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Macomb Township

October 24, 2012

Local artist’s paintings hold ‘hidden treasures’

By Robert Guttersohn
C & G Staff Writer

» click to enlarge «
Michael Bonacci, from Macomb, sits in front of one of his paintings in which his two children’s footprints are hidden. For the last year, Bonacci has been selling paintings that incorporate children’s footprints in the portrait.

MACOMB TOWSNSHIP — Michael and Allison Bonacci moved into their home just off 23 Mile Road two years ago.

Then, the two-story house’s living room walls were bland and white.

While looking to improve the interior of the place, Allison kept asking Michael, who teaches art at Sequoia Elementary, to paint a portrait for their home.

“I married an artist, and I’ve got nothing to show for it,” Allison would say.

Like any creative profession, inspiration is kindle for artists, and inspiration was what Michael lacked. But a near messy accident while Michael was painting their bedroom changed that.

Brady, 4 and the older of their two boys, sprinted into the bedroom and almost stepped into a pan of paint.

Michael caught him before he did, but then found the inspiration that would lead to Pitter Patter Painting. “It just kind of hit me right then and there to incorporate his little footprints into a painting for our home,” he said.

At first glance, Michael’s landscape portraits are eye catching in that they incorporate broad brush strokes and bright colors to depict whimsical scenes. But the paintings become personal to clients when they realize that dotted throughout the canvas are their children’s footprints on the horizon, on a beach or in the reflection of water.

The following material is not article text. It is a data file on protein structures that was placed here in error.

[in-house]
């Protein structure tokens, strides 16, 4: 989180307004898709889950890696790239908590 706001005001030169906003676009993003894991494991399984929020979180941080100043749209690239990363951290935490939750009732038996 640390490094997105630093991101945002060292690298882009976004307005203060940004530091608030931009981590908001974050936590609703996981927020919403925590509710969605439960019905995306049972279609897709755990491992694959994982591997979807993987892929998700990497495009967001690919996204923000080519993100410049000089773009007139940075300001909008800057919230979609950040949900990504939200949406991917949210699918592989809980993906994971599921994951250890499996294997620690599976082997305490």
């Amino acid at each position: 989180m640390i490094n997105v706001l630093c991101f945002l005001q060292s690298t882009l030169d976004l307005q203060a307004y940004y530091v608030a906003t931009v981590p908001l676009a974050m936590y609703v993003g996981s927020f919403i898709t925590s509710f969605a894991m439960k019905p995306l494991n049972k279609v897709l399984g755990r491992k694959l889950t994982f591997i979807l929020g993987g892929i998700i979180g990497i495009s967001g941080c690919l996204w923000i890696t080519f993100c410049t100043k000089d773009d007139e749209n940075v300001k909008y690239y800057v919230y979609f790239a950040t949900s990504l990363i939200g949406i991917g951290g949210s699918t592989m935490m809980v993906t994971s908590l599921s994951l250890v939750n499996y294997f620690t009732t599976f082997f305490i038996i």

“A lot of people buy artwork at art fairs or art shows, but it doesn’t have that meaningful nature behind or it might not actually match their home. They just like the picture,” Michael said recently in his home, which is now adorned with his paintings. “The beauty of this idea is that it can be customized for your home in size and theme. And then it’s got that sentimental nature behind it with your child’s footprints hidden well throughout it.”

Although he painted the portrait incorporating Brady’s footprints two years ago, Michael and his wife Allison have treated the concept as a business for only a year so far. Since then, they have sold about a dozen pieces with very little marketing.

“We haven’t had to,” Allison said. “It’s been mostly a lot of word-of-mouth.”

That may change. Although Michael says he’d have a hard time stepping away from the classroom altogether, he’d be willing to teach part time if Pitter Patter takes off.

Michael took only one painting class in college while working toward his degree in graphic design, and he hated it. He did sketch some and worked his creative eye on a computer screen, but he rarely took a brush to canvas until the idea for Pitter Patter Painting came to him. Even today, he works in an unconventional way by setting the canvas on a chair.

“I don’t even have an easel,” Michael said with a laugh.

When he was putting together that first painting for Allison, Michael kept it a secret. Between painting sessions, he hid the canvas in a closet. Allison said when he revealed it to her on her birthday, she cried.

Hidden among a row of plants in the painting that now hangs over their bed, Brady’s tiny, gray footprints are subtle.

Michael refers to the subtle footprints in all his portraits as the “hidden treasure.”

“Their feet are that little for such a short period of time,” Michael said. “They grow so fast.”

His technique varies depending on the project. Sometimes he’ll paint a background shade first, then add the footprints of a client’s child afterward. But mostly, he’ll have an idea of what he will paint and where on a bare canvas he wants the child to walk.

“The kids love getting the paint on their toes,” Allison said.

For a man who had a hard time finding inspiration two years ago, he has found a never-ending kindle in the reactions his pieces receive.

“What I like most about it is how thrilled people are when they receive my art as a gift,” Michael said.

You can reach C & G Staff Writer Robert Guttersohn at rguttersohn@candgnews.com or at (586)218-5006.